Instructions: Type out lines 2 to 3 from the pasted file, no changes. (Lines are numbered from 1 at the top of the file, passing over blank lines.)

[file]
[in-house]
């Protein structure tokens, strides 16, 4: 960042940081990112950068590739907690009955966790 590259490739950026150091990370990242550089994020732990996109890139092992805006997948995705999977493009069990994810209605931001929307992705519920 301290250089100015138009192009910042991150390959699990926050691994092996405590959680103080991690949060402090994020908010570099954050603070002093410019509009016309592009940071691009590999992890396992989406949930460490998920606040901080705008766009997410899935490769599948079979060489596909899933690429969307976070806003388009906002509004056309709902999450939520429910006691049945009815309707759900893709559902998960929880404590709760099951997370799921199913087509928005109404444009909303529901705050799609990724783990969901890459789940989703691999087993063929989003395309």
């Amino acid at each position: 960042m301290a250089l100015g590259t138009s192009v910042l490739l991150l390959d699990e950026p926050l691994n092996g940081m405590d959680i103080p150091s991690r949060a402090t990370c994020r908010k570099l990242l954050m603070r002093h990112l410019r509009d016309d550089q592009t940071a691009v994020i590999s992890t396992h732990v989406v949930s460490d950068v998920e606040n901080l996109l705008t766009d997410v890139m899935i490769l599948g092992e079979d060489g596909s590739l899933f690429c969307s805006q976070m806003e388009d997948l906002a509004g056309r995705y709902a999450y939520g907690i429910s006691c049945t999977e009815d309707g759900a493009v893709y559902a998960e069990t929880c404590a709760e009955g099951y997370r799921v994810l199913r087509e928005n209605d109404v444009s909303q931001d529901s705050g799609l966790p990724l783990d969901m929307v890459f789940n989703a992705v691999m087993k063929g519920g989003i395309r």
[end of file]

């Protein structure tokens, strides 16, 4: 960042940081990112950068590739907690009955966790 590259490739950026150091990370990242550089994020732990996109890139092992805006997948995705999977493009069990994810209605931001929307992705519920 301290250089100015138009192009910042991150390959699990926050691994092996405590959680103080991690949060402090994020908010570099954050603070002093410019509009016309592009940071691009590999992890396992989406949930460490998920606040901080705008766009997410899935490769599948079979060489596909899933690429969307976070806003388009906002509004056309709902999450939520429910006691049945009815309707759900893709559902998960929880404590709760099951997370799921199913087509928005109404444009909303529901705050799609990724783990969901890459789940989703691999087993063929989003395309």
């Amino acid at each position: 960042m301290a250089l100015g590259t138009s192009v910042l490739l991150l390959d699990e950026p926050l691994n092996g940081m405590d959680i103080p150091s991690r949060a402090t990370c994020r908010k570099l990242l954050m603070r002093h990112l410019r509009d016309d550089q592009t940071a691009v994020i590999s992890t396992h732990v989406v949930s460490d950068v998920e606040n901080l996109l705008t766009d997410v890139m899935i490769l599948g092992e079979d060489g596909s590739l899933f690429c969307s805006q976070m806003e388009d997948l906002a509004g056309r995705y709902a999450y939520g907690i429910s006691c049945t999977e009815d309707g759900a493009v893709y559902a998960e069990t929880c404590a709760e009955g099951y997370r799921v994810l199913r087509e928005n209605d109404v444009s909303q931001d529901s705050g799609l966790p990724l783990d969901m929307v890459f789940n989703a992705v691999m087993k063929g519920g989003i395309r």